Doing a double take: Hemispheric contributions to language processing

Kara D. Federmeier - University of Illinois

Doing a double take:  Hemispheric contributions to language processing

Kara D. Federmeier
University Scholar and College of LAS Centennial Scholar Department of Psychology, Program in Neuroscience,
and Beckman Institute for Advanced Science and Technology University of Illinois

Event-related potential studies have revealed that, when it can, the brain uses context to predict features of likely upcoming items. However, although prediction seems important for comprehension, it also appears susceptible to age-related deterioration and can be associated with processing costs. The brain may address this trade-off by flexibly employing multiple processing strategies, distributed across the two cerebral hemispheres. In particular, left hemisphere language processing seems to be oriented toward prediction and the use of top-down cues, whereas right hemisphere comprehension is more bottom-up, biased toward the veridical maintenance of information. Such asymmetries may arise, in turn, because language comprehension mechanisms are integrated with language production mechanisms that are biased toward the left hemisphere (the PARLO framework).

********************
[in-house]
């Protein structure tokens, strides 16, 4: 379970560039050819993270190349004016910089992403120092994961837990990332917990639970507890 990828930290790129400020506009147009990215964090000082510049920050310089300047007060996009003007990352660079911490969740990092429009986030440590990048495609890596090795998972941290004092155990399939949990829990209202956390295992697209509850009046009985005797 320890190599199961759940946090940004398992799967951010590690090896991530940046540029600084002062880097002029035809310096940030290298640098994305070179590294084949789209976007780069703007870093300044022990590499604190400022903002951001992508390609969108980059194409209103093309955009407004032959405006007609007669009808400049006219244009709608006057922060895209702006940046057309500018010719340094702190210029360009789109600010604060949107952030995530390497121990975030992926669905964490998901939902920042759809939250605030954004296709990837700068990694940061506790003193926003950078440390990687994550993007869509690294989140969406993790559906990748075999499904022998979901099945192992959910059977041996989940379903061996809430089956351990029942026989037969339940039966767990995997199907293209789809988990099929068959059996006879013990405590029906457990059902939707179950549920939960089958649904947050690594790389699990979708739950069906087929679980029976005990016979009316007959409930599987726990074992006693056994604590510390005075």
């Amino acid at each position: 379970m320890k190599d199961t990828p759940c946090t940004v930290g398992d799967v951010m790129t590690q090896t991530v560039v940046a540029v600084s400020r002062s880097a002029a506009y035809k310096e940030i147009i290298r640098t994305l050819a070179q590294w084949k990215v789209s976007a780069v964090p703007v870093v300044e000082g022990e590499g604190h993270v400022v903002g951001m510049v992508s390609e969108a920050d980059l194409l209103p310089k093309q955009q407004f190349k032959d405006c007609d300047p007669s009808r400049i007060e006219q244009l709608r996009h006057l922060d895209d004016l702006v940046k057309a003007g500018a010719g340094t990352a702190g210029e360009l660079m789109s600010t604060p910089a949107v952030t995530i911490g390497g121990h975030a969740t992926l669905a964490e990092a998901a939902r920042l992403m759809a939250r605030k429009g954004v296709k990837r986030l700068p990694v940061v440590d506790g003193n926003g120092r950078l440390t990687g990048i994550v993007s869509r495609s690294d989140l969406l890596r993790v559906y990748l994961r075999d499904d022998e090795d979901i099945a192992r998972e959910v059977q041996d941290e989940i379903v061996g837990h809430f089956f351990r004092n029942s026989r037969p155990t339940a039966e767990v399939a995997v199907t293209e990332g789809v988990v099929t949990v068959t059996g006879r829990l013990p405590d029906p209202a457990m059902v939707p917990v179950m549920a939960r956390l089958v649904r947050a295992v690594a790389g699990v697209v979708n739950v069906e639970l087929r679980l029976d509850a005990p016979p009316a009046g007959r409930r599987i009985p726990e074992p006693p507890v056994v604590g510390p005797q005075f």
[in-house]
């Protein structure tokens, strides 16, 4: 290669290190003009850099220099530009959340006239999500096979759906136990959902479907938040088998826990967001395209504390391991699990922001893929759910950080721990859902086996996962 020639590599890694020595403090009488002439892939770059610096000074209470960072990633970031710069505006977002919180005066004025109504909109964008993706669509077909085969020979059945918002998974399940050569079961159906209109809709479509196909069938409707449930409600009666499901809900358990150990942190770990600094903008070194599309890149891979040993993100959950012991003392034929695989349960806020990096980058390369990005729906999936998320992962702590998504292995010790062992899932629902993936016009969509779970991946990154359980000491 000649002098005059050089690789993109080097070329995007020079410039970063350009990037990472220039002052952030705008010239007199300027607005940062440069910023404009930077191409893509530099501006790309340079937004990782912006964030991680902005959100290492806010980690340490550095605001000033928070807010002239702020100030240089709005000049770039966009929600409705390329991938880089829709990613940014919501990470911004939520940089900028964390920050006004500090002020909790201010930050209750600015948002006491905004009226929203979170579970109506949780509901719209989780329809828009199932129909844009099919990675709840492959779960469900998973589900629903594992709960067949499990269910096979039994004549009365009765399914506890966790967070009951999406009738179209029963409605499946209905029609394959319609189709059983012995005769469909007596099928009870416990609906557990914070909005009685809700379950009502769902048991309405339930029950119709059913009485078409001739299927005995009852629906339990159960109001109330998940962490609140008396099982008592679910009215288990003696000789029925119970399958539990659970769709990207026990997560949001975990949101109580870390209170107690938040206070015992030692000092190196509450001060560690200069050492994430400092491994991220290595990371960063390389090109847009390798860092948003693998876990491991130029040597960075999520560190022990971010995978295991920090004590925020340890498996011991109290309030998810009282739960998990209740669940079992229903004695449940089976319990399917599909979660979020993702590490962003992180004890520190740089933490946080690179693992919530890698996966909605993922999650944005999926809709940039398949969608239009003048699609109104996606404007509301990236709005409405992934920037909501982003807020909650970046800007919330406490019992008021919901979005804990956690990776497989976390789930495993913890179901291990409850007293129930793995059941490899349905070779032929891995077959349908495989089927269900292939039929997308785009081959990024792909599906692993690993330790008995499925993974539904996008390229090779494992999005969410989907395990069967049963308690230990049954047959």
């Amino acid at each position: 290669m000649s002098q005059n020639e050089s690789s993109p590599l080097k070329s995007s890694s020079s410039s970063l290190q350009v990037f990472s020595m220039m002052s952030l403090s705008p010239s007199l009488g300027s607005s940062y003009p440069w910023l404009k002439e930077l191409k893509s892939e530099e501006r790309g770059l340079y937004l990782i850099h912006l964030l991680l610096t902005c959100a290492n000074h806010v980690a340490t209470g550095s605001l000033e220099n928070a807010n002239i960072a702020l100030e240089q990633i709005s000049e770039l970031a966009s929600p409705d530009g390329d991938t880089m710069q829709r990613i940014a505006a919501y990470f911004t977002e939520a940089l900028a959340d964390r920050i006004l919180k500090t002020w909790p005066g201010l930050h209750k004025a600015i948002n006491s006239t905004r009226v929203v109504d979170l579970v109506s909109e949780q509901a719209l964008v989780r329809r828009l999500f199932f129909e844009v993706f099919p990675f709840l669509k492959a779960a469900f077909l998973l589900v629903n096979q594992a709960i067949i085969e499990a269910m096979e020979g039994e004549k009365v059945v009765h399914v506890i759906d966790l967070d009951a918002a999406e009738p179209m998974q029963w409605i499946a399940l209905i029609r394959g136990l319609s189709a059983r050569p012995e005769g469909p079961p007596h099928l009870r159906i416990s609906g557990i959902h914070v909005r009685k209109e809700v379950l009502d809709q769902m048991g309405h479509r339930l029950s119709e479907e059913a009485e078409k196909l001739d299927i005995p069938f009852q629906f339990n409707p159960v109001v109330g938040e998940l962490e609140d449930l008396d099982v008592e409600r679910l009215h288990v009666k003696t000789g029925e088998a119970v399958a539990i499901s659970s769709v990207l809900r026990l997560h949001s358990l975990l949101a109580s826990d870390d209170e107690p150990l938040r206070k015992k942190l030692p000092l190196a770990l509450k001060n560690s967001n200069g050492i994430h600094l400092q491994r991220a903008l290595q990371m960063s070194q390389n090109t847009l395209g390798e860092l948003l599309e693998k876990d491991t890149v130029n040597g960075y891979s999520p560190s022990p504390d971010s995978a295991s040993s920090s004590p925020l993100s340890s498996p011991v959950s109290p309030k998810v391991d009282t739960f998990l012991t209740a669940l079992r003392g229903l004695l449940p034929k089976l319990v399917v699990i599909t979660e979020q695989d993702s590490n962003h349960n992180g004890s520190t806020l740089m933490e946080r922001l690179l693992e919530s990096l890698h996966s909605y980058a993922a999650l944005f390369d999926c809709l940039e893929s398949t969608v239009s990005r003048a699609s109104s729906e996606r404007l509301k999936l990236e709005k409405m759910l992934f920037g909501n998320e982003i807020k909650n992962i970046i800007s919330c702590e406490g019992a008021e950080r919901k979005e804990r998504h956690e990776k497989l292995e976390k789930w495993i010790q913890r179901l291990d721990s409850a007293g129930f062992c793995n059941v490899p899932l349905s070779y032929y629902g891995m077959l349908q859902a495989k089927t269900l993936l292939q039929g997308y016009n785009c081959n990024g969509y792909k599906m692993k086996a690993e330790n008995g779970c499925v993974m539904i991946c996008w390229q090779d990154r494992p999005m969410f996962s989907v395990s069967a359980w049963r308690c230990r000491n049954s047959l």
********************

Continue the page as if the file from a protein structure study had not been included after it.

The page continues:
Kara Federmeier received her Ph.D. in cognitive science from the University of California, San Diego in 2000. She is a professor in the Department of Psychology and the Neuroscience Program at the University of Illinois and a full-time faculty member in the Beckman Institute Cognitive Neuroscience Group. Her fields of professional interest are language, memory, hemispheric differences, and cognitive neuroscience.